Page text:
Tom Cruise’s deadly stunts in Fallout prove why his missions are never impossible
Mission: Impossible – Fallout is the sixth iteration in what is now an already established and long-running franchise. It is as synonymous with Tom Cruise as Robert Downey Jr is with the character of Iron Man (Mission: Impossible series of feature films predates Iron Man series mind you). It is directed and produced alike by Christopher McQuarrie, who also directed the franchise’s previous rendition of Rogue Nation in 2015.
Henry Cavill (The Man of Steel), Vanessa Kirby (The Crown) and Angela Bassett are the newbies joining the franchise with this movie. Actors reprising their roles from previous films include Simon Pegg (Star Trek/Shaun of the Dead), Sean Harris, Ving Rhames, Rebecca Ferguson, Alec Baldwin and Michelle Monaghan respectively.
I will try to give away as little as possible in this blog. The story of this chapter starts when an Impossible Mission Force’s (IMF) mission goes appallingly wrong, and Ethan Hunt (Cruise) and his band of teammates must undo what has happened and create a counterbalance to make sure that the proverbial good always triumphs over evil.
Furthermore, the plot exhibits Ethan coming head-to-head with the antagonist Solomon Lane (Harris) who is hell bent on unleashing a nuclear attack onto the world, thanks to his anarchist cum megalomaniac disposition which borders insanity at best.
Although Solomon doesn’t exude any classical traits when it comes to being the signature bad guy and villain, he seems like all talk and no show. In fact, the real menacing antagonist for Ethan can be the moustache-sporting August Walker (Cavill) who is CIA’s Black-Ops assassin. He is put in charge to “watch” and supervise Ethan’s team to make sure they don’t mess up. However, without spoiling anything, let’s just say that Ethan and Agent August don’t always see eye-to-eye. Ethan would rather be on his own rather than be “hawk-eyed” by a CIA watchdog all the time.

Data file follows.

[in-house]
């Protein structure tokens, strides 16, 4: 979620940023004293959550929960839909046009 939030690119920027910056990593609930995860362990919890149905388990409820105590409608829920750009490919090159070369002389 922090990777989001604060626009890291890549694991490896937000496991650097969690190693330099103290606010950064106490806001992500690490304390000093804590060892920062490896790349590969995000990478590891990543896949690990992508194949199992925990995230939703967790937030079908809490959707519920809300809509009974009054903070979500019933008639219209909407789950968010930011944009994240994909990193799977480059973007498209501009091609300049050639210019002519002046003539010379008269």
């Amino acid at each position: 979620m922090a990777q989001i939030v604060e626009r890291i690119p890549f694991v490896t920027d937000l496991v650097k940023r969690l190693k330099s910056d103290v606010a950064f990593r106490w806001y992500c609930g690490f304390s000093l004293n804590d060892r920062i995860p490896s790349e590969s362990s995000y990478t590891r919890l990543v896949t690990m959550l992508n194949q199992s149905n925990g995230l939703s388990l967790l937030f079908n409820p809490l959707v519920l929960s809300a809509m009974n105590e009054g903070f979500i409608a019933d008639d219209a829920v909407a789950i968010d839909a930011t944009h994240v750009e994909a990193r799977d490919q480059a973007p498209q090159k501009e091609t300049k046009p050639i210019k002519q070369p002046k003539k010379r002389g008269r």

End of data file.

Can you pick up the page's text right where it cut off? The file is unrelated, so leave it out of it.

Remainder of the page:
As CIA chief Erica Sloan (Bassett) so eloquently puts it in the movie,
“If Ethan is a scalpel who’s tactical and exhibits finesse in his work, Agent August is a hammer exerting sheer blunt force trauma in order to get the job done.”
After almost two decades since the first movie came out and in totality five movies later, it does get a bit monotonous and repetitive, perhaps because every “i-m-possible” (pun intended) and conceivable action plot or stunt has been performed in previous chapters, including crazy fight sequences, bike stunts or the famous Burj Khalifa action set piece done in Ghost Protocol.
Despite this, Fallout doesn’t disappoint, as it broadens and enhances the whole Mission: Impossible experience much further. The crown jewel, so to speak, in this particular franchise has always been Cruise performing his own stunts. Same is the case this time around too and it is actually very hard to believe that those are real stunts and not CGI.
As a whole, Mission: Impossible movies’ complex and intricate plots coupled with interchangeable plots that feel a bit “assembly line-ish” are all but a means to an end. They are a side show that give way to Mission: Impossible’s death defying action set pieces that have been a hallmark and signature of the franchise for a very long time, and this movie is no different. These adrenaline packed yet tense action sequences carry the movie on their shoulders, even when the movie feels a bit of a drag, owing to its convoluted plot.
With exotic locales such as Paris, London, New Zealand, Norway and also the UAE, there’s plenty of scenic “eye-candy” moments, but make no mistakes, this movie’s driving force that sustains the inertia and momentum alike is no one else but Cruise. The stunts are so deadly that I have to reiterate their hold-your-breath importance. He may seem crazy to be performing these kinds of almost-certain suicidal stunts, but he has done it for real.
From leaping and jumping off tall buildings, crashing helicopters, ramming a truck into oncoming vehicles, car chases in Paris, everything’s real and not a pixel of it is CGI-based. In short, Cruise excels yet again in proving that despite bordering old age he has what it takes to carry forward a billion-dollar franchise.
Another worthy inclusion is White Widow’s (Kirby) character, an underworld broker, who gives “La Femme Nikita cum Femme Fatale” vibes.
To sum it all up, combined with an almost crazy concoction of exhilarating stunts, insane driving sequences and tight writing, this movie is a welcome addition to what was beginning to feel like a “dated” franchise. It comes highly recommended and is playing in a cinema near you.
All photos: Paramount Pictures
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